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The Liberal Party: Triumph and Disintegration, 1886-1929 (British History in Perspective)

Searle, G.R.

ISBN 10: 0333559150 / ISBN 13: 9780333559154
Published by Palgrave Macmillan, 1992
Used Condition: Good
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Former Library book. Shows some signs of wear, and may have some markings on the inside. Bookseller Inventory # GRP84661850

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Bibliographic Details

Title: The Liberal Party: Triumph and ...

Publisher: Palgrave Macmillan

Publication Date: 1992

Book Condition:Good

About this title


In the course of the 1920s the Liberal Party disappeared as a serious party of government, though its demise followed hard upon one of its greatest periods of success. For many years historians have struggled to make sense of this strange story.
Some see the Party's collapse as the consequence of a deep moral or ideological crisis, a loss of belief in Liberalism as a creed; the impact of the Great War, in particular, is said to have done irreparable damage to its adherents' self-confidence. Other historians think that the Liberals were replaced by Labour as a direct consequence of the growing importance of class divisions though there is no clear agreement about when this important transition took place.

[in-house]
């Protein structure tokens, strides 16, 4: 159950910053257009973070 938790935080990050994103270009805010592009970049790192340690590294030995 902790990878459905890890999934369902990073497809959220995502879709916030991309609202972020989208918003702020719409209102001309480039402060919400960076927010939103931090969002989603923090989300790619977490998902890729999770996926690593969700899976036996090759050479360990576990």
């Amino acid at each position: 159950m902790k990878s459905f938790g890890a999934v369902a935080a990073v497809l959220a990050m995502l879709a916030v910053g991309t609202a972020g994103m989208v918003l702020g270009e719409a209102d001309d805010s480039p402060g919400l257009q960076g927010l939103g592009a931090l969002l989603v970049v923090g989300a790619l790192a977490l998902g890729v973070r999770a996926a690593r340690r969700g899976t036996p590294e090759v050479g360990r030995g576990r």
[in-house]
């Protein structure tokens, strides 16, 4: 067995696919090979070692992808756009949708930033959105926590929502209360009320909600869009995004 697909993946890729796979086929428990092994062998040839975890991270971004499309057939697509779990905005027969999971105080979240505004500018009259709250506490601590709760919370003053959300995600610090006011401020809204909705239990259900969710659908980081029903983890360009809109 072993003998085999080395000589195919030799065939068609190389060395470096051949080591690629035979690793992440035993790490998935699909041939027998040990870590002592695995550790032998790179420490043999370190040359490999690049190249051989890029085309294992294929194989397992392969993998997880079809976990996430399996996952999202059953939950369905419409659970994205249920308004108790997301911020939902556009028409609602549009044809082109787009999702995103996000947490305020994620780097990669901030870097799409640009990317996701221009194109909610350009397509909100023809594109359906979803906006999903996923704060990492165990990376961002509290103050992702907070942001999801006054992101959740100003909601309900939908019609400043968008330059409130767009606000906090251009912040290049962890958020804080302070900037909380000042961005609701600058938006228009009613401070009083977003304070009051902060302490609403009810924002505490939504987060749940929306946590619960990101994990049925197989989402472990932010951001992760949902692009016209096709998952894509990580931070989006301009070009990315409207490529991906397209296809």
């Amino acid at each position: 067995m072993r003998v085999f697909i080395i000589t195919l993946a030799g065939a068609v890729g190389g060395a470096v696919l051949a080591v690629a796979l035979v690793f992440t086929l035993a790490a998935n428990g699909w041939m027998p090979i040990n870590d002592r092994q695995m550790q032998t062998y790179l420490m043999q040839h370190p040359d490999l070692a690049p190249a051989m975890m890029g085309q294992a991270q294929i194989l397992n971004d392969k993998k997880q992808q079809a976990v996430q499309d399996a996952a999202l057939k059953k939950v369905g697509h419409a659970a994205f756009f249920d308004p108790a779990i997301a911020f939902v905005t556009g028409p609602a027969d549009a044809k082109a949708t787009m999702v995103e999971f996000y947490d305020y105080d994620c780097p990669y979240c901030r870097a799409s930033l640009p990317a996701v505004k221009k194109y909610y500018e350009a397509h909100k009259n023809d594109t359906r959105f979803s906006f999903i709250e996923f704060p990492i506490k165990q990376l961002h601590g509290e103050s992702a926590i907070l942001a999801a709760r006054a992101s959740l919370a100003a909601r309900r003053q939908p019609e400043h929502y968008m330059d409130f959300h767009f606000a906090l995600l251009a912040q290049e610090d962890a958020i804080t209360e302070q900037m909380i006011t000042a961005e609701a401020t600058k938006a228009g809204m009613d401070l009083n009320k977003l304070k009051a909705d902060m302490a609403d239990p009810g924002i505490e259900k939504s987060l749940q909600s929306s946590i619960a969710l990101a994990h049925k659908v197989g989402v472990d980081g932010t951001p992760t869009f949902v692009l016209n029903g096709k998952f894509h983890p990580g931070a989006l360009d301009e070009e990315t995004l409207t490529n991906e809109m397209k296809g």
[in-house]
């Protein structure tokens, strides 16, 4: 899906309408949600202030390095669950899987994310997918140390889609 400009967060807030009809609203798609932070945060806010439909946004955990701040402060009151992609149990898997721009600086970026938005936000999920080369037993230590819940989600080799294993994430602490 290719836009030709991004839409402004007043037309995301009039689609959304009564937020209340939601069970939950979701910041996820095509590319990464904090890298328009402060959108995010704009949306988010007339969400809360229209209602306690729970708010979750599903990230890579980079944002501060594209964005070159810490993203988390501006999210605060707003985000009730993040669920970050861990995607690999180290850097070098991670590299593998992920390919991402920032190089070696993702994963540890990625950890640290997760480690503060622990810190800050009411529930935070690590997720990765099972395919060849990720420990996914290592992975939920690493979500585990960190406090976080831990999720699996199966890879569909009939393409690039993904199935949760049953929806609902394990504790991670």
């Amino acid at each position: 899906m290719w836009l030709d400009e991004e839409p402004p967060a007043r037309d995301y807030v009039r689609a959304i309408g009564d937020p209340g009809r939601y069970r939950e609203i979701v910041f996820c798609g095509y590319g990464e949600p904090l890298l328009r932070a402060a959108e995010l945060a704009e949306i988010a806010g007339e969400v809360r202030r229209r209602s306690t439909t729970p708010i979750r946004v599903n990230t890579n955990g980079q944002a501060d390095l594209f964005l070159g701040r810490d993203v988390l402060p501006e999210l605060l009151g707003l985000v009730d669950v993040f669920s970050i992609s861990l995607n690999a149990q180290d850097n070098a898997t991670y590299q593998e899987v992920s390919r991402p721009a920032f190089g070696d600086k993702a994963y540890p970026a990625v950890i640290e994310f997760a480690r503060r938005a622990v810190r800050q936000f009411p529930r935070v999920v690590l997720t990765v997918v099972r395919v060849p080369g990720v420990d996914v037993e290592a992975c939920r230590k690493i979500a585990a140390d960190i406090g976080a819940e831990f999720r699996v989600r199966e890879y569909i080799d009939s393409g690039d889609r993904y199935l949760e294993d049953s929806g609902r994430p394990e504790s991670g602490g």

Yet another approach is to emphasize matters of accident and individual personality. Would the Liberal Party, for example, have floundered so badly in the 1890s but for Gladstone's sudden adoption of Home Rule? Might Liberalism not perhaps have bounced back in the 1920s but for its leaders' fateful mistake of putting Labour into office in early 1924?
The Liberals seem also to have inflicted deep injury on their own Party by the quarrels which rent the leadership in the 1890s and still more by the implacable vendetta waged between the followers of Asquith and Lloyd George after 1916.
This book provides a balanced survey of the rich literature which has grown up around this important topic. It introduces readers to the major lines of interpretation and suggests ways in which seemingly divergent accounts might be reconciled.

About the Author:

G. R. SEARLE is Professor of English History at the University of East Anglia.

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